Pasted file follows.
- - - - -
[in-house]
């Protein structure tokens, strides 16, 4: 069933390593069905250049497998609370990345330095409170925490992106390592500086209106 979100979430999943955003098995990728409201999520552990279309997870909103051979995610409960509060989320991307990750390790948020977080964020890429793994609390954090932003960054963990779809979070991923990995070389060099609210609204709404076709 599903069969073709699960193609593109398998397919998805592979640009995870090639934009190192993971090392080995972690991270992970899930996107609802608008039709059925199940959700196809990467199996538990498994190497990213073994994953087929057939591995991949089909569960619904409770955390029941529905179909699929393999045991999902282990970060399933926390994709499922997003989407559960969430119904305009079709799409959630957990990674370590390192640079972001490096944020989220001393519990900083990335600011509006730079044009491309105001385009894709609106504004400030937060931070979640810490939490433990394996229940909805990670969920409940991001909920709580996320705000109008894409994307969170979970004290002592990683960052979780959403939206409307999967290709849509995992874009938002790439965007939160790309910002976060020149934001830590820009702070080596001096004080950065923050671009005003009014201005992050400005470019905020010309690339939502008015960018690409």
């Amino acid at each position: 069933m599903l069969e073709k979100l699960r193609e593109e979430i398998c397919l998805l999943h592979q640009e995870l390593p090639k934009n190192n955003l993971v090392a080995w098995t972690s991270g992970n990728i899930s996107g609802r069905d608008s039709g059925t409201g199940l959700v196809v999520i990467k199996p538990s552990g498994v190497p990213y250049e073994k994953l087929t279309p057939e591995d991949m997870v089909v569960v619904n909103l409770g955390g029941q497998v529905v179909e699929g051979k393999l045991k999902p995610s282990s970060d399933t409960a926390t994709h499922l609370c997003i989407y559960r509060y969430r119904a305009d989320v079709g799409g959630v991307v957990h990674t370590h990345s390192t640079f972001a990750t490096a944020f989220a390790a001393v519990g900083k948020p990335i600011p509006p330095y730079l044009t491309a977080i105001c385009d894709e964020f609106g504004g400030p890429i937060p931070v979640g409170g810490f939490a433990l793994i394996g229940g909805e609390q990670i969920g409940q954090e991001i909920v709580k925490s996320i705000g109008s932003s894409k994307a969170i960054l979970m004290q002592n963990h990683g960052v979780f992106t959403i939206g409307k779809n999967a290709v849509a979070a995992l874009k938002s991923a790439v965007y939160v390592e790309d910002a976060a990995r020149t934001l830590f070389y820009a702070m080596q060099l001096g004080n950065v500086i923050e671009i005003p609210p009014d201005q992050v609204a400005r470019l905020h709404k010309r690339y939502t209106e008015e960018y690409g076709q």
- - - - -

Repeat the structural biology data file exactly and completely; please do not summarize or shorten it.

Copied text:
[in-house]
């Protein structure tokens, strides 16, 4: 069933390593069905250049497998609370990345330095409170925490992106390592500086209106 979100979430999943955003098995990728409201999520552990279309997870909103051979995610409960509060989320991307990750390790948020977080964020890429793994609390954090932003960054963990779809979070991923990995070389060099609210609204709404076709 599903069969073709699960193609593109398998397919998805592979640009995870090639934009190192993971090392080995972690991270992970899930996107609802608008039709059925199940959700196809990467199996538990498994190497990213073994994953087929057939591995991949089909569960619904409770955390029941529905179909699929393999045991999902282990970060399933926390994709499922997003989407559960969430119904305009079709799409959630957990990674370590390192640079972001490096944020989220001393519990900083990335600011509006730079044009491309105001385009894709609106504004400030937060931070979640810490939490433990394996229940909805990670969920409940991001909920709580996320705000109008894409994307969170979970004290002592990683960052979780959403939206409307999967290709849509995992874009938002790439965007939160790309910002976060020149934001830590820009702070080596001096004080950065923050671009005003009014201005992050400005470019905020010309690339939502008015960018690409």
């Amino acid at each position: 069933m599903l069969e073709k979100l699960r193609e593109e979430i398998c397919l998805l999943h592979q640009e995870l390593p090639k934009n190192n955003l993971v090392a080995w098995t972690s991270g992970n990728i899930s996107g609802r069905d608008s039709g059925t409201g199940l959700v196809v999520i990467k199996p538990s552990g498994v190497p990213y250049e073994k994953l087929t279309p057939e591995d991949m997870v089909v569960v619904n909103l409770g955390g029941q497998v529905v179909e699929g051979k393999l045991k999902p995610s282990s970060d399933t409960a926390t994709h499922l609370c997003i989407y559960r509060y969430r119904a305009d989320v079709g799409g959630v991307v957990h990674t370590h990345s390192t640079f972001a990750t490096a944020f989220a390790a001393v519990g900083k948020p990335i600011p509006p330095y730079l044009t491309a977080i105001c385009d894709e964020f609106g504004g400030p890429i937060p931070v979640g409170g810490f939490a433990l793994i394996g229940g909805e609390q990670i969920g409940q954090e991001i909920v709580k925490s996320i705000g109008s932003s894409k994307a969170i960054l979970m004290q002592n963990h990683g960052v979780f992106t959403i939206g409307k779809n999967a290709v849509a979070a995992l874009k938002s991923a790439v965007y939160v390592e790309d910002a976060a990995r020149t934001l830590f070389y820009a702070m080596q060099l001096g004080n950065v500086i923050e671009i005003p609210p009014d201005q992050v609204a400005r470019l905020h709404k010309r690339y939502t209106e008015e960018y690409g076709q």